Established 1988

Category: Photography

Leaf Message – by Sophie Pan


People say that photography is the art of painting with a camera. Being a photographer myself, I can easily say this is true. As an experienced free-form author, I also feel that the same applies to writing. When I write, I see the story as a series of images as opposed to a string of words, and I believe that a successful writer merely transforms this imagery into words to convey a message that re-forms as imagery in the minds of readers. For me, photography is a form of poetry, written by the camera.

 

It was the 2014 holiday season, and the Christmas lights created beautiful bokeh. I glanced at the leaves, as if they were still living. They were dry but contained endless stories in their fleshless veins — stories filled with sunshine, gentle breeze, smiles and love. I thought to myself: Why not capture such wisdom in the form of a picture?

Macro photography equipment does not take up much space; my indoor macro creation was done mostly on a desk. I set up my camera on a tripod and then simply used blue and red Christmas lights as the background lighting. Between the lights and the camera, I placed a green leaf on a slab of glass. The leaf had disintegrated into a veiny skeleton, but after much careful handling, it was able to support a water droplet on its very tip. The glass reflected it like a mirror. Off to the side I set up a tiny LED light to highlight the droplet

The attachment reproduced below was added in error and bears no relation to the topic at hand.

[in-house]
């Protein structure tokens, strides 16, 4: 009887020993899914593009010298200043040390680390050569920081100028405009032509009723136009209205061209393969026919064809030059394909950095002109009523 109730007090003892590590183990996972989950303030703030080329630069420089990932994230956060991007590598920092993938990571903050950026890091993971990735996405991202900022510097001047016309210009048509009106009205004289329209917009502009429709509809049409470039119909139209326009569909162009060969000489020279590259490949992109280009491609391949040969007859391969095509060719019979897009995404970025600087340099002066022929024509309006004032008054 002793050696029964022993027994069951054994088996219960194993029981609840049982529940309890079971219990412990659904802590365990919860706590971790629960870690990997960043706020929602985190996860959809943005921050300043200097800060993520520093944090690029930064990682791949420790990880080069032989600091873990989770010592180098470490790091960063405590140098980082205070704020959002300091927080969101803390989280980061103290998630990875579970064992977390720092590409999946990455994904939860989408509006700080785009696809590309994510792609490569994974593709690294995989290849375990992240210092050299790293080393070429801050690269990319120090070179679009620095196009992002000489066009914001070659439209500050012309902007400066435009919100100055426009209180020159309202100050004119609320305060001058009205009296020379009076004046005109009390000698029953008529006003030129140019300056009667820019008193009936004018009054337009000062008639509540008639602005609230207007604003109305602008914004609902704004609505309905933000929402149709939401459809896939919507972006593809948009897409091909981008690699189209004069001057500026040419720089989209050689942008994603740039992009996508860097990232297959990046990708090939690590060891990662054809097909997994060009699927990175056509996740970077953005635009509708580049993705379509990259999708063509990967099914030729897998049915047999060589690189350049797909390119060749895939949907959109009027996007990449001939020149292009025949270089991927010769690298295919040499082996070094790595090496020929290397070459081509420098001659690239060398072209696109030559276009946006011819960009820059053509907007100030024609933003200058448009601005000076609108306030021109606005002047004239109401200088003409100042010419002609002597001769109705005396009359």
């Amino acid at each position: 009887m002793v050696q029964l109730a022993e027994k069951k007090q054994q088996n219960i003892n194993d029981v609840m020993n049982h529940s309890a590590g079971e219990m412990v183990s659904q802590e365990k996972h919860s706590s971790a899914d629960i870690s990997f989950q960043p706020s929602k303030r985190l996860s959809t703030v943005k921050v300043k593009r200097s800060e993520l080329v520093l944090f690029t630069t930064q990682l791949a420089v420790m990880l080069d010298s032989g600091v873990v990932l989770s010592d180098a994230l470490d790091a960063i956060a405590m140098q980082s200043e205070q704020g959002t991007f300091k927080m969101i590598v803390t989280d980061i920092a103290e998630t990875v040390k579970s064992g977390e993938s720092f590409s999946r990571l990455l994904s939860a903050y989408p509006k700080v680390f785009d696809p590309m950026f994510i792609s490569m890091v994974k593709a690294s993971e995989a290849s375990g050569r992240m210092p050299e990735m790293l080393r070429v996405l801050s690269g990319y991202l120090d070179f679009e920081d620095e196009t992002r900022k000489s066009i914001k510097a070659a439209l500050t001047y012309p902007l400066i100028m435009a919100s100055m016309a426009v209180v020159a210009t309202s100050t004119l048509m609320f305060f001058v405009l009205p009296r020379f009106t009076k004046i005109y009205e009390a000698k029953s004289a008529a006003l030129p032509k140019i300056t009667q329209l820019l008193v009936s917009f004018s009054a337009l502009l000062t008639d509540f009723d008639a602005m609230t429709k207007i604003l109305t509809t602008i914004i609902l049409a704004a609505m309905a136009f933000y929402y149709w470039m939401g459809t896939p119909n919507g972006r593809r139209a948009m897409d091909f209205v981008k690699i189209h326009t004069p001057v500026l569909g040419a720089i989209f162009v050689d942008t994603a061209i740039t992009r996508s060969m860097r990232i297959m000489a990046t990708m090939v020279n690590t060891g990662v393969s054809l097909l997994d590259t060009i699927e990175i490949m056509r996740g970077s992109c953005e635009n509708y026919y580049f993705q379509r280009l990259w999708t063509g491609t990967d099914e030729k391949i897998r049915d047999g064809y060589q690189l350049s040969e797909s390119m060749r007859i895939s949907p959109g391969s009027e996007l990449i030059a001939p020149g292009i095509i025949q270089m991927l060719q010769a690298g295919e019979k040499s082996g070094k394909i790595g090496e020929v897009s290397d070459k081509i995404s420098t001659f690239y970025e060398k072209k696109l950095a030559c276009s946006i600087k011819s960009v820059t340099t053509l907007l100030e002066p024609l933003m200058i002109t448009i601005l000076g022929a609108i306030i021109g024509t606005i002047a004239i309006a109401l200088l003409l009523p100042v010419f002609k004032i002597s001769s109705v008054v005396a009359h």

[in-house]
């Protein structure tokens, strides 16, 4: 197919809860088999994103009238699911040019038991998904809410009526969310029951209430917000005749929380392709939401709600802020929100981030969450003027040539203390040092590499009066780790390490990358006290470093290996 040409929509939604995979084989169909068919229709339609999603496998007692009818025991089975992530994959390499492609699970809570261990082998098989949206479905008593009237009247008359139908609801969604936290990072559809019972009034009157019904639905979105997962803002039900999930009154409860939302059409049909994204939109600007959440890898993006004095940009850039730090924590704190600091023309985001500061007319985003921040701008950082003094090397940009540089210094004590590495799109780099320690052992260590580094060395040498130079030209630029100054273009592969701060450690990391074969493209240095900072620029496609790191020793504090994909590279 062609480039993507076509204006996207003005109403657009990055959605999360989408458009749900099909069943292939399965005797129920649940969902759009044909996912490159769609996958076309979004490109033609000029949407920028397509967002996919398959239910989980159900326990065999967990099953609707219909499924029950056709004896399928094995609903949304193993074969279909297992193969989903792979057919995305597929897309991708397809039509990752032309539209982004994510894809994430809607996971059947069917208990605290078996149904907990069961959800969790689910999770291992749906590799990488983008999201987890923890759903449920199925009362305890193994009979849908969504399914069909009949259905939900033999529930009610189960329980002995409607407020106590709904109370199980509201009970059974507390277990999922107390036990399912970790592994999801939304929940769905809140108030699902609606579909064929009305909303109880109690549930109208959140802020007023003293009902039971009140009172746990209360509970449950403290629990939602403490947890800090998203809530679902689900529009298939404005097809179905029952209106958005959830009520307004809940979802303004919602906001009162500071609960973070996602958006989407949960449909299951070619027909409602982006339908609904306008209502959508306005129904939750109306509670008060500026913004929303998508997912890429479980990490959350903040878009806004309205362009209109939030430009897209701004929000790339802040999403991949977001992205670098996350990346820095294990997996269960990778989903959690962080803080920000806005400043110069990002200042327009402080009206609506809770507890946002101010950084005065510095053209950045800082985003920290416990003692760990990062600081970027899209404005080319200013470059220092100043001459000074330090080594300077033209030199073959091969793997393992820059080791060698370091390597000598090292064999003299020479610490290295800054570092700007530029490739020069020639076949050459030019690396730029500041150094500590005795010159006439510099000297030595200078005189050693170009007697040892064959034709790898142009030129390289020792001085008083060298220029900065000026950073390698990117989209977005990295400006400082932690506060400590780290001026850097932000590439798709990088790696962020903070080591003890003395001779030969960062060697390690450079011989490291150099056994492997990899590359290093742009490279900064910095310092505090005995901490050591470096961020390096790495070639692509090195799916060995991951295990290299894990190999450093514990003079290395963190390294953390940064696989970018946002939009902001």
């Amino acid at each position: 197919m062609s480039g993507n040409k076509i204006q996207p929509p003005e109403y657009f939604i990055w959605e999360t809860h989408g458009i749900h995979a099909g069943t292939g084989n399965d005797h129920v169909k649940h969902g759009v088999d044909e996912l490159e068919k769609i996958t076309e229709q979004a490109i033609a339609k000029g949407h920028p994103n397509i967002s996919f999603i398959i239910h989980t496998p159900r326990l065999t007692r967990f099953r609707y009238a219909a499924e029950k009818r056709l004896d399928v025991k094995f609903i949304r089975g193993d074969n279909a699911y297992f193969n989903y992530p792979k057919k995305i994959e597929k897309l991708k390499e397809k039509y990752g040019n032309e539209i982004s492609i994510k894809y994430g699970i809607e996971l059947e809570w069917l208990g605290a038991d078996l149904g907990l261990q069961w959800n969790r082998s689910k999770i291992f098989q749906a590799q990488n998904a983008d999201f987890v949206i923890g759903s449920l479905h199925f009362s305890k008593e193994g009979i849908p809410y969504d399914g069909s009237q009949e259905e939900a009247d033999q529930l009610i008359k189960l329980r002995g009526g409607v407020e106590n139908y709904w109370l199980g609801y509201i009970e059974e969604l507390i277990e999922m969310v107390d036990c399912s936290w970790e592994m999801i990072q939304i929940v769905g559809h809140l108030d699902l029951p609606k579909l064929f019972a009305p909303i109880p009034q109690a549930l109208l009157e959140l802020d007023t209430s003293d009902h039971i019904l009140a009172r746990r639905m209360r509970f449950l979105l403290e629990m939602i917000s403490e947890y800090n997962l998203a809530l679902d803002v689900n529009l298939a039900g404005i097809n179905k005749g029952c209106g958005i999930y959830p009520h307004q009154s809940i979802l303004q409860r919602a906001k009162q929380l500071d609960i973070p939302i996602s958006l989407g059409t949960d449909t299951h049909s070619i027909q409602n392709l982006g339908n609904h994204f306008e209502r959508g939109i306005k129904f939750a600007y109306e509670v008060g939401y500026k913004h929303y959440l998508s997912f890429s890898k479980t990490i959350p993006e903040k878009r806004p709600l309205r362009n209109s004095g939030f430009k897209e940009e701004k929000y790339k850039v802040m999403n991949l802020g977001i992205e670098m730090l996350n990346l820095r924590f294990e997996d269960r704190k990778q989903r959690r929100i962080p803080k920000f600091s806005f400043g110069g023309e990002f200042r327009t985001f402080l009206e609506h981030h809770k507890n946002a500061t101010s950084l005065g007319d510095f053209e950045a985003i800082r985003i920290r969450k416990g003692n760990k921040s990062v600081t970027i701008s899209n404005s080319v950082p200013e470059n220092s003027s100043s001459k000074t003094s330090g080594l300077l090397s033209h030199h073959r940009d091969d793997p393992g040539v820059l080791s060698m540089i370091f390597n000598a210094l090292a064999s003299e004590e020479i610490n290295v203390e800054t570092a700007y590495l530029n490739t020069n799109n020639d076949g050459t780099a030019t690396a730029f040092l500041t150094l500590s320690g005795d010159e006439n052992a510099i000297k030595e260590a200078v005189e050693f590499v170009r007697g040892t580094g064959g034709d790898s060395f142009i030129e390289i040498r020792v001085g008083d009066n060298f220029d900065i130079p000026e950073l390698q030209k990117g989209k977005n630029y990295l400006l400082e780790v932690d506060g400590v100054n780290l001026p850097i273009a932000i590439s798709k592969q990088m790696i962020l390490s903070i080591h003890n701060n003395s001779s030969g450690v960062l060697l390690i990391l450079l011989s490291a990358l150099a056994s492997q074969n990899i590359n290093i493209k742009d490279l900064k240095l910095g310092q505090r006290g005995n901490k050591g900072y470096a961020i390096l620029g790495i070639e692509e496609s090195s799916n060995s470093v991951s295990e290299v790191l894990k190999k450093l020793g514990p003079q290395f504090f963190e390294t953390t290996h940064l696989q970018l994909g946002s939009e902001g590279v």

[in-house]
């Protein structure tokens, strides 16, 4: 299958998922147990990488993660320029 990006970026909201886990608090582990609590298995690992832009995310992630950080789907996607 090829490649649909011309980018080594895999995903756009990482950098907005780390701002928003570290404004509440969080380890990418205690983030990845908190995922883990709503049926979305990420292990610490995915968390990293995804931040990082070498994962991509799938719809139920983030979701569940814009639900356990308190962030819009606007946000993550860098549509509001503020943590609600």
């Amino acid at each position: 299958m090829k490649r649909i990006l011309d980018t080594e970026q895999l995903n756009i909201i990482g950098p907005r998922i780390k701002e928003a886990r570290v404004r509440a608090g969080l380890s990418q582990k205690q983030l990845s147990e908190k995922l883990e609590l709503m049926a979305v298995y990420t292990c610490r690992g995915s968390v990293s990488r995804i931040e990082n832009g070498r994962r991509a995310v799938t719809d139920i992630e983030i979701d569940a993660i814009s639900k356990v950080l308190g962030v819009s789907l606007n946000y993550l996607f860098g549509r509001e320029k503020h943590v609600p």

“To increase cohesion in water, add sugar. If this method does not work, consider replacing the water with a drop of glycerine.”

The main characteristics regarding the formulation of a perfect water droplet are cohesion and adhesion. Cohesion is the attraction between molecules of the same substance. Adhesion is the attraction between molecules of different substances. Cohesion in water creates surface tension, which is why droplets stay round. To increase cohesion in water, add sugar. If this method does not work, consider replacing the water with a drop of glycerine.

To arrive at the final piece, I shot more than thirty photos. At first, I experimented to find the best angles and graphic composition. It’s important to remember that in macro photography, the tiniest nudge can make a huge difference between frames. After I determined the composition according to my original idea, I took three individual pictures that I would use as layers in Photoshop: the background, the green leaf and the reflection in the droplet.

“This leaf was much larger than the green leaf, and it was placed right in front of the background of colored light bulbs, which can clearly be seen in the reflection.”

All three photos had the same focus point — the tiny water droplet. To capture the detail of the leaf reflected in the droplet, I used a 36mm extension tube between the camera and lens. This leaf was much larger than the green leaf, and it was placed right in front of the background of colored light bulbs, which can clearly be seen in the reflection. To emphasize the clarity of the reflection in the droplet and to capture as much detail as possible in the leaf, I chose the smallest aperture of f/22. For the main subject in the second image, I chose an aperture of f/16. To create the smooth background light, an aperture of f/3.2 was chosen for the third image.